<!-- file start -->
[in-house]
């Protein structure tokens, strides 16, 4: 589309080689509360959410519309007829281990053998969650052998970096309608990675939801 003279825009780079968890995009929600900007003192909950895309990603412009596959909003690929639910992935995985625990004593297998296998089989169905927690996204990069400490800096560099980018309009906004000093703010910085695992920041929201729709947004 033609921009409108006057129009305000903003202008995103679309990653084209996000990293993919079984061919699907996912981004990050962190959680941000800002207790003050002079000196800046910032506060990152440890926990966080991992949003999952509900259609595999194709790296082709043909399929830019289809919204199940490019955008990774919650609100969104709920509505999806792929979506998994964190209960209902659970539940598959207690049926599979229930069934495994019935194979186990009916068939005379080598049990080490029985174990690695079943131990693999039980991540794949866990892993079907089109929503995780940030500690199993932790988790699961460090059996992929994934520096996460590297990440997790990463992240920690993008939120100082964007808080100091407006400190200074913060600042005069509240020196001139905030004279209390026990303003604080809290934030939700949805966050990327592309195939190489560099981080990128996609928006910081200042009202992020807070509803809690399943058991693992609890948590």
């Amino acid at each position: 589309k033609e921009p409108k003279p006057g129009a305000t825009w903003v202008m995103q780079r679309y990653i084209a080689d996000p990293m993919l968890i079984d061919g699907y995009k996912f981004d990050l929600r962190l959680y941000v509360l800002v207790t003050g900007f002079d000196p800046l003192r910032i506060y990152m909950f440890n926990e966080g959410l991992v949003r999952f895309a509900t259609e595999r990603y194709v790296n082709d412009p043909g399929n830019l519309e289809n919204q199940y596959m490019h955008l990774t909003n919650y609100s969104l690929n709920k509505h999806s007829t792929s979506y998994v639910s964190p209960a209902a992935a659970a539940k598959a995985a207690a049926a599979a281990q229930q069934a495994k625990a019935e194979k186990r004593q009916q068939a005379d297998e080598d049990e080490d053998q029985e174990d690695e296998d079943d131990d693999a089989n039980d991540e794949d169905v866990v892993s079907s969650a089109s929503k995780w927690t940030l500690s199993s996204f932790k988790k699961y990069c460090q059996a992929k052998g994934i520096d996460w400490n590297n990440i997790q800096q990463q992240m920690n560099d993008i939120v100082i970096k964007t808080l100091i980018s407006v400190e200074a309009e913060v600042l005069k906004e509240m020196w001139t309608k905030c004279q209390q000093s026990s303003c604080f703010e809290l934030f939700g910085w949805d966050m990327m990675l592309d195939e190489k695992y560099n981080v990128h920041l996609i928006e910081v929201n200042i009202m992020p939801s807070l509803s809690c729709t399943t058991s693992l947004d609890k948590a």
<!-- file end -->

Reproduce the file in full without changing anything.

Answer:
[in-house]
């Protein structure tokens, strides 16, 4: 589309080689509360959410519309007829281990053998969650052998970096309608990675939801 003279825009780079968890995009929600900007003192909950895309990603412009596959909003690929639910992935995985625990004593297998296998089989169905927690996204990069400490800096560099980018309009906004000093703010910085695992920041929201729709947004 033609921009409108006057129009305000903003202008995103679309990653084209996000990293993919079984061919699907996912981004990050962190959680941000800002207790003050002079000196800046910032506060990152440890926990966080991992949003999952509900259609595999194709790296082709043909399929830019289809919204199940490019955008990774919650609100969104709920509505999806792929979506998994964190209960209902659970539940598959207690049926599979229930069934495994019935194979186990009916068939005379080598049990080490029985174990690695079943131990693999039980991540794949866990892993079907089109929503995780940030500690199993932790988790699961460090059996992929994934520096996460590297990440997790990463992240920690993008939120100082964007808080100091407006400190200074913060600042005069509240020196001139905030004279209390026990303003604080809290934030939700949805966050990327592309195939190489560099981080990128996609928006910081200042009202992020807070509803809690399943058991693992609890948590």
């Amino acid at each position: 589309k033609e921009p409108k003279p006057g129009a305000t825009w903003v202008m995103q780079r679309y990653i084209a080689d996000p990293m993919l968890i079984d061919g699907y995009k996912f981004d990050l929600r962190l959680y941000v509360l800002v207790t003050g900007f002079d000196p800046l003192r910032i506060y990152m909950f440890n926990e966080g959410l991992v949003r999952f895309a509900t259609e595999r990603y194709v790296n082709d412009p043909g399929n830019l519309e289809n919204q199940y596959m490019h955008l990774t909003n919650y609100s969104l690929n709920k509505h999806s007829t792929s979506y998994v639910s964190p209960a209902a992935a659970a539940k598959a995985a207690a049926a599979a281990q229930q069934a495994k625990a019935e194979k186990r004593q009916q068939a005379d297998e080598d049990e080490d053998q029985e174990d690695e296998d079943d131990d693999a089989n039980d991540e794949d169905v866990v892993s079907s969650a089109s929503k995780w927690t940030l500690s199993s996204f932790k988790k699961y990069c460090q059996a992929k052998g994934i520096d996460w400490n590297n990440i997790q800096q990463q992240m920690n560099d993008i939120v100082i970096k964007t808080l100091i980018s407006v400190e200074a309009e913060v600042l005069k906004e509240m020196w001139t309608k905030c004279q209390q000093s026990s303003c604080f703010e809290l934030f939700g910085w949805d966050m990327m990675l592309d195939e190489k695992y560099n981080v990128h920041l996609i928006e910081v929201n200042i009202m992020p939801s807070l509803s809690c729709t399943t058991s693992l947004d609890k948590a």